Nature’s core business is the production of specialty fertilizers, which is closely linked to agricultural productivity and food production. The role of fertilizers in food production is usually underestimated. Fertilizers are food for plants. Just as humans need essential minerals and nutrients for strong, healthy growth, so do plants.
The three most important nutrients needed for a variety of growth processes are nitrogen, phosphorus and potassium (NPK). Other minerals are also essential as micronutrients – for example, manganese (Mn), iron (Fe) and copper (Cu) – and have a number of important functions in plant nutrition.
Fertilizers replace the nutrients that plants extract from the soil. Without the addition of fertilizers, crop yields would drop significantly. Fertilizers are therefore used to supplement the soil’s nutrient stocks with minerals that can be quickly absorbed and utilized by the plants.
Plants require a balanced diet of essential nutrients throughout their growth cycle.
Many plant foods are found in the soil, but often not in sufficient quantity to produce high yields. Soil and climatic conditions can also limit the plant’s uptake of nutrients during important growth stages.
Plants require 13 essential minerals, all of which perform a number of important functions. If any of them are lacking, plant growth suffers.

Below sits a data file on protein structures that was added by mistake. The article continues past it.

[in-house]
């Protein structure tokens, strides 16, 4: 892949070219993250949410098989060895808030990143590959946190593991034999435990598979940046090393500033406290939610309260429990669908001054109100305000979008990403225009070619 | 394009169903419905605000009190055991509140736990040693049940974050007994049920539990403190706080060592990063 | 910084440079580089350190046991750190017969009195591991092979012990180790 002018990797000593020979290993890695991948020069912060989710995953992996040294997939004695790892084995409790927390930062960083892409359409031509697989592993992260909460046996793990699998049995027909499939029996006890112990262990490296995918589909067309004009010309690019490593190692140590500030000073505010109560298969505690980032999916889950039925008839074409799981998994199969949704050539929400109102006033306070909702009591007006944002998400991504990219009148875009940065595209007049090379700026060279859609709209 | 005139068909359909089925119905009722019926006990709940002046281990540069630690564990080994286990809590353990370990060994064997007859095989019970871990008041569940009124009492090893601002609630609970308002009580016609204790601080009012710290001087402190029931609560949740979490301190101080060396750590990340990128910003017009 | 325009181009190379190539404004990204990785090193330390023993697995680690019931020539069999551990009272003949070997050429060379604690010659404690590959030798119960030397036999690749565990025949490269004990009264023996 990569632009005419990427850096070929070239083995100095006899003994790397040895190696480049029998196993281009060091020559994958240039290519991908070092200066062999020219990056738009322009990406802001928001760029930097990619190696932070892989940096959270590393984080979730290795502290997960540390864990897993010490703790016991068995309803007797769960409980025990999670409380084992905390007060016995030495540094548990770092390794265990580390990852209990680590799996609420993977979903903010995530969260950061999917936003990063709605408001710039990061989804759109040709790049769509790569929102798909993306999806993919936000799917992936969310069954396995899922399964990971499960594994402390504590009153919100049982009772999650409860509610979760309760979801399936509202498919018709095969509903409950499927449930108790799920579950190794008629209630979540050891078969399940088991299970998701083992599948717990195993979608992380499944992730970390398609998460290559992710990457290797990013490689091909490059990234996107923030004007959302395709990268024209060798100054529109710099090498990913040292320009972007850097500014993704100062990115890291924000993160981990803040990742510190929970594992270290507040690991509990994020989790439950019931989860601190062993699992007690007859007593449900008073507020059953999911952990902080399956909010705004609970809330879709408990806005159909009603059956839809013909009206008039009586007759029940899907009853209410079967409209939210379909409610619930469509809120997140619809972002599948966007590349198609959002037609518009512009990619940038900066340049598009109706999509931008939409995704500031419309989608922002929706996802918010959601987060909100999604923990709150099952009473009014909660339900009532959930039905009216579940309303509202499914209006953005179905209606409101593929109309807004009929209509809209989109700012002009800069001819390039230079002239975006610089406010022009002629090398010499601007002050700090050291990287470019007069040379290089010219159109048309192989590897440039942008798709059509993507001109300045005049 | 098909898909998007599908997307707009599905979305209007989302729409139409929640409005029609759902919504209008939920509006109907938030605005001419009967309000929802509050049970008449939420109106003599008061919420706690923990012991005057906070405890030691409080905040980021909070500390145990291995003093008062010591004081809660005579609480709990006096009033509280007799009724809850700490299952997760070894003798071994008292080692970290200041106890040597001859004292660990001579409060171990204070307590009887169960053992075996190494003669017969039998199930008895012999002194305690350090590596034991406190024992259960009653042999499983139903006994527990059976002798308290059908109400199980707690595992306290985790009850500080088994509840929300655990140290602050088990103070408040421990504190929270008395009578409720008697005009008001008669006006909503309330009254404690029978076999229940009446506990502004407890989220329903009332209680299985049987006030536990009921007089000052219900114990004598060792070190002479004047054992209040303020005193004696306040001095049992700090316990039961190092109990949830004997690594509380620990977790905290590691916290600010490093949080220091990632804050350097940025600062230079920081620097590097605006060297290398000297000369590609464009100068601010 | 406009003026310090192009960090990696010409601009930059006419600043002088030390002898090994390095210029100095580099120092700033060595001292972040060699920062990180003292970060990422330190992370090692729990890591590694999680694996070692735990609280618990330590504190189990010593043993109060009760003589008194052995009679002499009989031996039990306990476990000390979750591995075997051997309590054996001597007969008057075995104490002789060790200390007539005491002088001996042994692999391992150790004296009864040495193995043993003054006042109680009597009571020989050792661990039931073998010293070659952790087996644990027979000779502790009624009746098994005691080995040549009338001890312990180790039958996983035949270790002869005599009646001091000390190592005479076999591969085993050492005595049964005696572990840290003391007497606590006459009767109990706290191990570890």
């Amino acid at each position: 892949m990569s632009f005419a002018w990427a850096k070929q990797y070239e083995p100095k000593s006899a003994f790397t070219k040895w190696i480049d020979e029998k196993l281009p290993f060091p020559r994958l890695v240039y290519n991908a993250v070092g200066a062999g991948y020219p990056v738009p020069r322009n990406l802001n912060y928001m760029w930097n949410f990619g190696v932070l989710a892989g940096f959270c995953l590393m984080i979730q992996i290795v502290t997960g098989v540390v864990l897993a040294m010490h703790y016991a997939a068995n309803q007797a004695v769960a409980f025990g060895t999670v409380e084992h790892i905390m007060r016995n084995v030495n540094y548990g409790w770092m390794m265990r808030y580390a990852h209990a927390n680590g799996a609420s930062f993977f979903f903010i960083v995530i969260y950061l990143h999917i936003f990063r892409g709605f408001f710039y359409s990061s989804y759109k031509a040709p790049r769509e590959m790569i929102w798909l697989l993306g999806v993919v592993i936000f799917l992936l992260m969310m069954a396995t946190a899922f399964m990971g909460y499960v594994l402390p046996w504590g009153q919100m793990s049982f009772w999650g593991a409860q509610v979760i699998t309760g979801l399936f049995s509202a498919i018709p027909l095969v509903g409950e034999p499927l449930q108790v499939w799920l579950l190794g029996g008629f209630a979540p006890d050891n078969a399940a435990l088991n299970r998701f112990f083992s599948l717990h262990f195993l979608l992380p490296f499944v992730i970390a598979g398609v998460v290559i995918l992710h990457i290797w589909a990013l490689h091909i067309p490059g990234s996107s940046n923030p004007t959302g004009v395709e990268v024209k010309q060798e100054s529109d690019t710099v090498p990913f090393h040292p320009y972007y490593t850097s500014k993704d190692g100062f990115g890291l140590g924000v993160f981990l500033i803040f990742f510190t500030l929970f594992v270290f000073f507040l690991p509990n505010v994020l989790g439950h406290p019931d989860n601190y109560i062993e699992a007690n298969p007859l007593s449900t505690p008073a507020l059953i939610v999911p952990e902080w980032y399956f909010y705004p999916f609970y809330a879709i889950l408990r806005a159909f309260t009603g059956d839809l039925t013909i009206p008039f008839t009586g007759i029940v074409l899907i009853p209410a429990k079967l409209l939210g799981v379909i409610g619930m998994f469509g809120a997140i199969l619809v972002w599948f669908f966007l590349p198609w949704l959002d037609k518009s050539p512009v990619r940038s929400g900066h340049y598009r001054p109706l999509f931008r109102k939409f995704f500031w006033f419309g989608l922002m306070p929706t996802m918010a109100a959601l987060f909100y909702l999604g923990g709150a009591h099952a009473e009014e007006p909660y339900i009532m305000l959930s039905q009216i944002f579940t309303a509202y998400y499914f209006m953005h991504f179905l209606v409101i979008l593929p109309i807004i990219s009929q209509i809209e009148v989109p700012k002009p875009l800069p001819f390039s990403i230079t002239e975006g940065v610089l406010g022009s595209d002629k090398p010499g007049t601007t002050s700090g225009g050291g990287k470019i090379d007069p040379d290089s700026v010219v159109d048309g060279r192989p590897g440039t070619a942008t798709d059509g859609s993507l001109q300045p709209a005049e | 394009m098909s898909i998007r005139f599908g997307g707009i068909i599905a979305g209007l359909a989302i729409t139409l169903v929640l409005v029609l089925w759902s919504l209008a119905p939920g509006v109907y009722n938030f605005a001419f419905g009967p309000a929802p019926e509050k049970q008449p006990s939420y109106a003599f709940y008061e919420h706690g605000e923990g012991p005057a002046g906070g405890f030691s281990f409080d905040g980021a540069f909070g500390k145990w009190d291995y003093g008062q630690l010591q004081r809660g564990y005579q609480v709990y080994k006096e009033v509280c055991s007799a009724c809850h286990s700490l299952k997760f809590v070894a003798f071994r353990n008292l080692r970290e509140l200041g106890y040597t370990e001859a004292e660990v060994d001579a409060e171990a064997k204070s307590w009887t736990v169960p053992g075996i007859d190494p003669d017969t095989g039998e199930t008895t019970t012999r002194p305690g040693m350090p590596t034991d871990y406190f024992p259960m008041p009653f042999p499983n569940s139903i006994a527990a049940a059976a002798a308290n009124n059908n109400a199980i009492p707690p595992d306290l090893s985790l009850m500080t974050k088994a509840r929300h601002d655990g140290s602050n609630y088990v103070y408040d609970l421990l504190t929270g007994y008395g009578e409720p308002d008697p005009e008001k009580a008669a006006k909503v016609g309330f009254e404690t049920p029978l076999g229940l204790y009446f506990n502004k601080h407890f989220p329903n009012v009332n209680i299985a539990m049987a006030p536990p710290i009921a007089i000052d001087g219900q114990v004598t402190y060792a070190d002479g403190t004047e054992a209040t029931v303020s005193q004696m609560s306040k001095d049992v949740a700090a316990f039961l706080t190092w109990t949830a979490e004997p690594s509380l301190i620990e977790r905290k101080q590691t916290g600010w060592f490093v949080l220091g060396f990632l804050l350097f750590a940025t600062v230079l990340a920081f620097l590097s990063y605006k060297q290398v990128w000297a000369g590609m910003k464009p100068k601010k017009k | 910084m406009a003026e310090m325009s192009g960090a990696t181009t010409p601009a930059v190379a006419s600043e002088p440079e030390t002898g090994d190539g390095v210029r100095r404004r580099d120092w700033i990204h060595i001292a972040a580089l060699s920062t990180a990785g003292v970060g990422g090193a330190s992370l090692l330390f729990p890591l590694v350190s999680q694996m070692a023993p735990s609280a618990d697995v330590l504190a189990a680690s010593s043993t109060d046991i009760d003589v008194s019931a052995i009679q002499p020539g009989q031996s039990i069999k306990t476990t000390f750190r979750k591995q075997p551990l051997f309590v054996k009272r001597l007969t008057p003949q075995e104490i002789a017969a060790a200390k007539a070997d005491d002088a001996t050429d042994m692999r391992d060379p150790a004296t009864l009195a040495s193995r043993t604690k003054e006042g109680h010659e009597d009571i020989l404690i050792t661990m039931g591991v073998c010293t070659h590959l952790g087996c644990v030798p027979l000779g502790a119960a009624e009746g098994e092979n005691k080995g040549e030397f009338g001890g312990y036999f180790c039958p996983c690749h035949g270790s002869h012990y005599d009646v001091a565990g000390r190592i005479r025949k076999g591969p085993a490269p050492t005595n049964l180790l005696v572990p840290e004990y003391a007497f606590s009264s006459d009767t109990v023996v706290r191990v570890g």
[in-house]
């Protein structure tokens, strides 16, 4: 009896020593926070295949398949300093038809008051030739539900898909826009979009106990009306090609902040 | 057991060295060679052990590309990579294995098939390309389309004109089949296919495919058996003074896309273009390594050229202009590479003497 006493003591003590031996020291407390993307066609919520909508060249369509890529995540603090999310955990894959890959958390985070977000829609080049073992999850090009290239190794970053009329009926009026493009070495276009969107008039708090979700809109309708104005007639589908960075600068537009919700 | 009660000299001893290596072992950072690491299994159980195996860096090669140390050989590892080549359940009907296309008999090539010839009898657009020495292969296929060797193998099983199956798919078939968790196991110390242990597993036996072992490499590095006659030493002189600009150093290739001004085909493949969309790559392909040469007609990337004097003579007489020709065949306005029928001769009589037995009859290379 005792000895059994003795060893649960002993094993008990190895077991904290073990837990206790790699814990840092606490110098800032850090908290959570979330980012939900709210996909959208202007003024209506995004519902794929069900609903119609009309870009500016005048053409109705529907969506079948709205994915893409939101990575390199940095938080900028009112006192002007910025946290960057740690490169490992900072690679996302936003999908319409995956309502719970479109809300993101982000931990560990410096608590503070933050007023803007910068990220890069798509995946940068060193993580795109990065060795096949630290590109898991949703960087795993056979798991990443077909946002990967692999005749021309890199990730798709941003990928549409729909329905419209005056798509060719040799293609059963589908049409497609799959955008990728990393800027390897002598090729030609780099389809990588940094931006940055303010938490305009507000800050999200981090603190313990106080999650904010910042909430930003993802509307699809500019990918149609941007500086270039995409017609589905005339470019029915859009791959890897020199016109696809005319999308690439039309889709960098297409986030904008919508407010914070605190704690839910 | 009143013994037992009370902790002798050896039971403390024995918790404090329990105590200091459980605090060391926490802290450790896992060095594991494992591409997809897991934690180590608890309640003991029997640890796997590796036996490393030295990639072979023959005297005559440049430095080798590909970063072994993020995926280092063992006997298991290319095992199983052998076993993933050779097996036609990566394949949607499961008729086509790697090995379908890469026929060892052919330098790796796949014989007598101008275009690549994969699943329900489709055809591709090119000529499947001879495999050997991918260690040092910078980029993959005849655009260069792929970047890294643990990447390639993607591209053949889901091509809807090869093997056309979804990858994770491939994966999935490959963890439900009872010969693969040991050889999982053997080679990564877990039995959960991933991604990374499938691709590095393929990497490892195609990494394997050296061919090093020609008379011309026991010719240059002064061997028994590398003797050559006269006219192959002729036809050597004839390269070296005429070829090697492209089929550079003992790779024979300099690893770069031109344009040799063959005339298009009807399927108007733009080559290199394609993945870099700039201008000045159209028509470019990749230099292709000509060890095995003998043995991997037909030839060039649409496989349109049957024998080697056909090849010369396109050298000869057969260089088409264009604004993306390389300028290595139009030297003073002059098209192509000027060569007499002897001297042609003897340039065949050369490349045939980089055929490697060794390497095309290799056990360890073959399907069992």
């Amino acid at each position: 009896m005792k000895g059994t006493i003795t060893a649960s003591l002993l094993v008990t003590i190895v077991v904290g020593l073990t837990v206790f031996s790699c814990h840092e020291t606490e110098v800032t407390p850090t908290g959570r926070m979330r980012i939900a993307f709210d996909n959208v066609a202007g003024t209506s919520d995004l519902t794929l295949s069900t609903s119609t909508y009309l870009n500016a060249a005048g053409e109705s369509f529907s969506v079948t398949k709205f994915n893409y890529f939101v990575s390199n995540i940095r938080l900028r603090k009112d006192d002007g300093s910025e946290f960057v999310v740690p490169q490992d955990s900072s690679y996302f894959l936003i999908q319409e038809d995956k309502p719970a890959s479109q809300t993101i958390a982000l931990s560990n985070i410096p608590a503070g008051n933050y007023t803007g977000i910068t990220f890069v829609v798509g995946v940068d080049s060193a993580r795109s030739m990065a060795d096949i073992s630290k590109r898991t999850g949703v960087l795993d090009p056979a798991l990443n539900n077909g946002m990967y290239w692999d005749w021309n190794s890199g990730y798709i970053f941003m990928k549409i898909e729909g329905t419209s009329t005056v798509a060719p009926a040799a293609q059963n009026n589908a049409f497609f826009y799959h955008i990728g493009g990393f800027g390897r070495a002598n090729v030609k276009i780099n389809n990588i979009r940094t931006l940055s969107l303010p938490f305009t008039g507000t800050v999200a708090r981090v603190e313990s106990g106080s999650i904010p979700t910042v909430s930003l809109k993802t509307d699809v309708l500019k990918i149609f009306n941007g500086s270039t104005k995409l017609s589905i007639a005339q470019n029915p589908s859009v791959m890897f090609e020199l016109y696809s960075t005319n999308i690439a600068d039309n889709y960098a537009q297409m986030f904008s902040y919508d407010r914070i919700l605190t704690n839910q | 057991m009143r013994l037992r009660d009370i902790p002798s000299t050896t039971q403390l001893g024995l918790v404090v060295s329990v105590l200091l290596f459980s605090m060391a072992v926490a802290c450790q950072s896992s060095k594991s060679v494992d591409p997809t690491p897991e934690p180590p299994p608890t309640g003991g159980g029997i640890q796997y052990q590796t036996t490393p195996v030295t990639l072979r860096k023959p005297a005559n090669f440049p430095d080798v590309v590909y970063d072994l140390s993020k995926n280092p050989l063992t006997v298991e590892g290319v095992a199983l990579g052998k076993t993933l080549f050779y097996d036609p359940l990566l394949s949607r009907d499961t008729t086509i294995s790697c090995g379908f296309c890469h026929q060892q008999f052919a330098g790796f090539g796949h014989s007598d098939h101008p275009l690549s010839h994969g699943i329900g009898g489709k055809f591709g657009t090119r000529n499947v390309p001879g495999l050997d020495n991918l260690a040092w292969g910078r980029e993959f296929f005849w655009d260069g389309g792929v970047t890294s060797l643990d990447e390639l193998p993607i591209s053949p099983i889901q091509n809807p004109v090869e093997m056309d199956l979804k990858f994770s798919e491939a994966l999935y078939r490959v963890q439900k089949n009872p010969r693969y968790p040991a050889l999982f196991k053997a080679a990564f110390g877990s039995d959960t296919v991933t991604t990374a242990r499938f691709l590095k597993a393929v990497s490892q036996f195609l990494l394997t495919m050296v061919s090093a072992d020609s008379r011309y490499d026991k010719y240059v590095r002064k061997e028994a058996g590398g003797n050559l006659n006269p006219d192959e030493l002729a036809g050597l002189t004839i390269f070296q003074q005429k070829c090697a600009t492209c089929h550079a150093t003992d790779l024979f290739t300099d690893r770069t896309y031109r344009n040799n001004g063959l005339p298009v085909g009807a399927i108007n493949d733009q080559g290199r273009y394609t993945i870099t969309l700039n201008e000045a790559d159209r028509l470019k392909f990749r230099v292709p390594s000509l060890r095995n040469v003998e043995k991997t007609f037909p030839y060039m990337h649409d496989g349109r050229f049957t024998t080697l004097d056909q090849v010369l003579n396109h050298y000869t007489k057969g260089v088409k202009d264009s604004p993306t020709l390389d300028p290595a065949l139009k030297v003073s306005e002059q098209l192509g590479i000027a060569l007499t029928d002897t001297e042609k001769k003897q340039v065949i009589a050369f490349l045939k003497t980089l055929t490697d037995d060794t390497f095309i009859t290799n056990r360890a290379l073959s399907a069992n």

Nitrogen (N) is often required in the greatest quantity by crops, primarily for energy and produce. Nitrogen plays a key role in chlorophyll production and protein synthesis. Chlorophyll is the green plant pigment responsible for photosynthesis. When nitrogen is deficient, plants develop yellow or pale leaves and their growth is limited.
Phosphorus (P), is a vital component of adenosine triphosphate (ATP) which supplies the energy for many processes in the plant. Phosphorus rarely produces spectacular growth responses, but is fundamental to the successful development of all plants.
Potassium (K) is needed by virtually all crops and often in higher rates than nitrogen. Potassium regulates the plant’s water content and expansion. It is key to achieving increase in size, juice composition and sweetness of fruit.
Of the three secondary nutrients needed at lower levels than NPK, Calcium (Ca) is perhaps the most important. Calcium strengthens cell walls, helping to reduce bruising and disease in fruit, salad and vegetable crops. This means that a good supply of calcium produces food crops that are less prone to damage and have a longer shelf life. Crops short in calcium will have growth disorders such as corky skin.
Magnesium (Mg) is also important for crop quality, but is also a key component of leaf chlorophyll and the enzymes that support plant growth. Low magnesium leads to reduced photosynthesis, which severely limits crop yields.
Sulfur (S) is an essential part of many amino acids and proteins. Without both S and Mg, crops suffer; growth slows and leaves turn pale or yellow.
Most micronutrients influence growth. For example, manganese (Mn), iron (Fe) and copper (Cu) all influence photosynthesis, the process whereby plants use sunlight for their growth.
Iron (Fe) deficiencies are common – for example in seed fruits – where the effect is to reduce production of chlorophyll. As a result, plants struggle and younger leaves develop severe yellowing.
Boron (B) is needed for the development of shoots and roots, and is essential during the flowering and fruiting phases of plants.
Zinc (Zn) is needed for the production of important plant hormones, like auxin. Zinc deficiency leads to structural defects in leaves and other plant organs.
Molybdenum (Mo) is involved in plant enzyme systems that control nitrogen metabolism.